Most people don't think about love this way, don't think about love in the abstract much at all, but poets are paid to ponder, and in their emotionally charged, passionate points of view, love and loss, rapture and tragedy have always been married. The idea of communion with Other is simultaneously desirable and threatening. That is why, wherever there is sex, the politics of sex will not be far behind.
Modern men and women further complicate things with our tendency to think that love -- and life -- used to be simpler back in the good old days. We take the past and reinvent it, putting it into neat little boxes with labels that make us feel comfortable or superior, depending on the occasion. With most of life's more important things -- history, literature, love -- we are easily possessed by a desire to try to take possession of things we can never really own. We think we know the past in the same way we think we know about love. And the truth of the matter is we don't know jack.
The surprisingly successful film adaptation of A.S. Byatt's Booker Prize-winning novel Possession tackles this mess we make of things, weaving a highly intelligent and wholly enjoyable assessment of attraction, abandon and -- of all things -- academia. The structure is the simple story of present-day literary scholars Maud Bailey and Roland Michell (Gwyneth Paltrow and Aaron Eckhart), who stumble onto the previously unknown correspondence of famous Victorian-era poet Randolph Henry Ash (Jeremy Northam) and lesser-known feminist poetess Christabel LaMotte (Jennifer Ehle). It's a twisting two-for-one, the burgeoning relationship of the contemporary couple playing quite nicely off their discoveries of a historic, hidden love affair. Possession is a deceptively simple film, on the surface just another entertaining partial period-piece love story. But a smart script adaptation and warm performances, particularly from Northam and Ehle, challenge the audience to look for more.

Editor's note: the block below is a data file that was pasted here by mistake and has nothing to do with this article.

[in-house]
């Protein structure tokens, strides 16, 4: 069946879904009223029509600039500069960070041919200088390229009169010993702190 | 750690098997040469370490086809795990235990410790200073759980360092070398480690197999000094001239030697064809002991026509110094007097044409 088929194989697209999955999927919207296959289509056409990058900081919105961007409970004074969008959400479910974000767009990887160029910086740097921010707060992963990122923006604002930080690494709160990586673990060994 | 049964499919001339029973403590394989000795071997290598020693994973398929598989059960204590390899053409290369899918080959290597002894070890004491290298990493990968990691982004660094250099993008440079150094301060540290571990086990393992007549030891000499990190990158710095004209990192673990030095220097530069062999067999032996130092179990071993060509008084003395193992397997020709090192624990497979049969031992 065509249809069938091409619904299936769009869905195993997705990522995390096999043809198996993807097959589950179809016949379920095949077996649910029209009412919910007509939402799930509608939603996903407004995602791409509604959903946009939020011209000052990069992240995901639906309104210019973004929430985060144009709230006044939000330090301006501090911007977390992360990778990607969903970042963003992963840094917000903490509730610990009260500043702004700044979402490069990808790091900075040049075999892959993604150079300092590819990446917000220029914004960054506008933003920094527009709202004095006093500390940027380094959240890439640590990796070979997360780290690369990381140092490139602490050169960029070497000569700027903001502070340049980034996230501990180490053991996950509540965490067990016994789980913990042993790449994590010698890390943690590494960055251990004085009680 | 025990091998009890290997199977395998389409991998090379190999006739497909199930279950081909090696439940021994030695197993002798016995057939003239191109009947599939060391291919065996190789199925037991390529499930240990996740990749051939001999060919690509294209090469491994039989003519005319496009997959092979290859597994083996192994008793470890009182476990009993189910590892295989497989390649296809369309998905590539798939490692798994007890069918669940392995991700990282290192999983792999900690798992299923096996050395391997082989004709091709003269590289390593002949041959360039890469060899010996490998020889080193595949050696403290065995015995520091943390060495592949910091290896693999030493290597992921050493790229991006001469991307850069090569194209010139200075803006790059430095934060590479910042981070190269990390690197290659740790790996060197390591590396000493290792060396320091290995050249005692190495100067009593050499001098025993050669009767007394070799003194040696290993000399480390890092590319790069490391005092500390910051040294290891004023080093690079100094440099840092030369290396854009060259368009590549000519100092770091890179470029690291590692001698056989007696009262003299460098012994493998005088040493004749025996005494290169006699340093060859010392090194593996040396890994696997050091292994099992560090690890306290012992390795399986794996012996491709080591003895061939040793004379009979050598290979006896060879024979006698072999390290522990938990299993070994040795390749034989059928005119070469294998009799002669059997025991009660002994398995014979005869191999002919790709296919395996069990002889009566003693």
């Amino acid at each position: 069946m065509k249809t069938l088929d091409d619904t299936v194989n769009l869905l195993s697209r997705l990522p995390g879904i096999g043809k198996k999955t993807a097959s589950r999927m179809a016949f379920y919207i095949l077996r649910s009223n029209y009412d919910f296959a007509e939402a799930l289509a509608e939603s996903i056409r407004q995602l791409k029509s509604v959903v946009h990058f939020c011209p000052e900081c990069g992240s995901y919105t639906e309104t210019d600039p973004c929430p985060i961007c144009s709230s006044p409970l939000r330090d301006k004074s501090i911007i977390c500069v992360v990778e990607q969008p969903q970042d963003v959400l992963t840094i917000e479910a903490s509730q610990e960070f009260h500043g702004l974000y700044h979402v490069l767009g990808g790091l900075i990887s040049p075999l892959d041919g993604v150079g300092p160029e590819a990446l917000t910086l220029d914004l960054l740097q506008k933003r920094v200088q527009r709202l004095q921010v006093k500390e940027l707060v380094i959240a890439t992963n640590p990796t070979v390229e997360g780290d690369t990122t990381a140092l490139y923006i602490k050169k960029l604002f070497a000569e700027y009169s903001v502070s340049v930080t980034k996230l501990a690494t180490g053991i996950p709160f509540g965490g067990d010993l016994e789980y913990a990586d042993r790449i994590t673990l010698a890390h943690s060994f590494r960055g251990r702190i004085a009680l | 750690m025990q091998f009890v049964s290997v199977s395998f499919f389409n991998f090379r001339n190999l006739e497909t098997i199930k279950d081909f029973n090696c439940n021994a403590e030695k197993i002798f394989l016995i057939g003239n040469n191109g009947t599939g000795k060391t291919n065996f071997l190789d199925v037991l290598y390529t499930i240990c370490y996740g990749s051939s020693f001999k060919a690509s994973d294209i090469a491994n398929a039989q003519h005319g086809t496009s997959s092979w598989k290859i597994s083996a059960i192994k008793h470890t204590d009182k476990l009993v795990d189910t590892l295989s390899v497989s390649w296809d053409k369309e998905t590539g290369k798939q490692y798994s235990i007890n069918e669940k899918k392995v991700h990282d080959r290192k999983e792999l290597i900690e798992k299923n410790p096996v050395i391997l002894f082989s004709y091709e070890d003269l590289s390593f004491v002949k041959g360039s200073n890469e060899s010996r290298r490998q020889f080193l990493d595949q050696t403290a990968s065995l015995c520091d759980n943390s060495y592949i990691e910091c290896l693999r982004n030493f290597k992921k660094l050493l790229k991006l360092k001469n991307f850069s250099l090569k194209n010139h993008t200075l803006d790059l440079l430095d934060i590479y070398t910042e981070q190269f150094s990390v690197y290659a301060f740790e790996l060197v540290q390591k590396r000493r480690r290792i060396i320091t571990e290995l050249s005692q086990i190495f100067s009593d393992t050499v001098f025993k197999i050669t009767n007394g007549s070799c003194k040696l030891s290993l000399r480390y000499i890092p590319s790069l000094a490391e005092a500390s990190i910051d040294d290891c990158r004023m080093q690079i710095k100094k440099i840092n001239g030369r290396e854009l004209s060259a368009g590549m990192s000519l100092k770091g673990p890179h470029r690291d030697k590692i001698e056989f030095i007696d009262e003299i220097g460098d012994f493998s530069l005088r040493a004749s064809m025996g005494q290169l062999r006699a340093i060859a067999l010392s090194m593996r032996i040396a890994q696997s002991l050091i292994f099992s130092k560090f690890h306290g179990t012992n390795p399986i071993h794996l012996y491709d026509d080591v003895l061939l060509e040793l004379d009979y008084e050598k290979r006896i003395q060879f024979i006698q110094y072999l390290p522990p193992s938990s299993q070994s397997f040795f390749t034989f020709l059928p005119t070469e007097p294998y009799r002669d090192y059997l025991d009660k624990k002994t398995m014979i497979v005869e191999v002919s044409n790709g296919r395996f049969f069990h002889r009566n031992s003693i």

Long a darling of the lit crit crowd, Byatt can be a daunting read, much less screen adaptation; she peoples her worlds with complicated, intelligent characters and peppers their thoughts and conversations with the terminology of literary theory and gender studies. She constructs with one hand and deconstructs with the other, a charmer and a cynic all at once; she is, as it turns out, the perfect project for director Neil LaBute.
Many may ask what business a filmmaker best known for the calculating cruelty of In the Company of Men and Your Friends & Neighbors has making a film that, at the end of the day, believes in love. All the business in the world, it turns out. The loves of Possession -- while they are very grand, passionate, romantic loves -- are still ultimately about sexual identity, power and the politics of the self, all well within LaBute territory. The film's four main performances subtly accentuate the full spectrum of these negotiations: who gives, who takes, why it matters. Love is a glorious choice and a wonderful danger. Paltrow plays fresh-faced frigidity as if it were her second nature. Eckhart's Roland Michell (here effortlessly transmogrified into an American studying abroad) is a bumbler, an unsure chance-taker who nicks a few old love letters from a library on a whim and winds up changing (or maybe just more fully realizing) history. The film's fire comes from Northam and Ehle, Northam's Ash a study in quiet, fierce concentration and Ehle's LaMotte the most reluctant -- and romantic -- of them all.
LaBute does well by not trying too hard. Like any good scavenger (and some of the literally grave-digging scholars who survive the novel to appear in his script), he picks the bones of Byatt's story for the fleshiest parts. The powerful poetry of the novel remains surprisingly intact, blenderized a bit but absolutely recognizable; LaBute weaves us a Norton anthology of Ash and LaMotte works, Byatt having provided us reams more. The film necessarily loses a lot of Byatt's rather witty analysis of academia, Victorian poetry, and cultural and literary criticism, focusing less on how we deal with history and more on how we deal with each other. Still, this Possession is a good nine-tenths.
LaBute's studied direction largely sits back and lets the words do the job; his technique is a kid glove governed by an iron will. His pacing of the scholarly search is slow but never plodding, incrementally building to a bittersweet climax for both sets of characters, present and past. In case his message hasn't quite gotten through yet, LaBute captivates with his final scene, a devastating visual metaphor demonstrating that the truest of human things, the imprints of the heart and the mind, are not always written in stone; sometimes, they are written on the wind.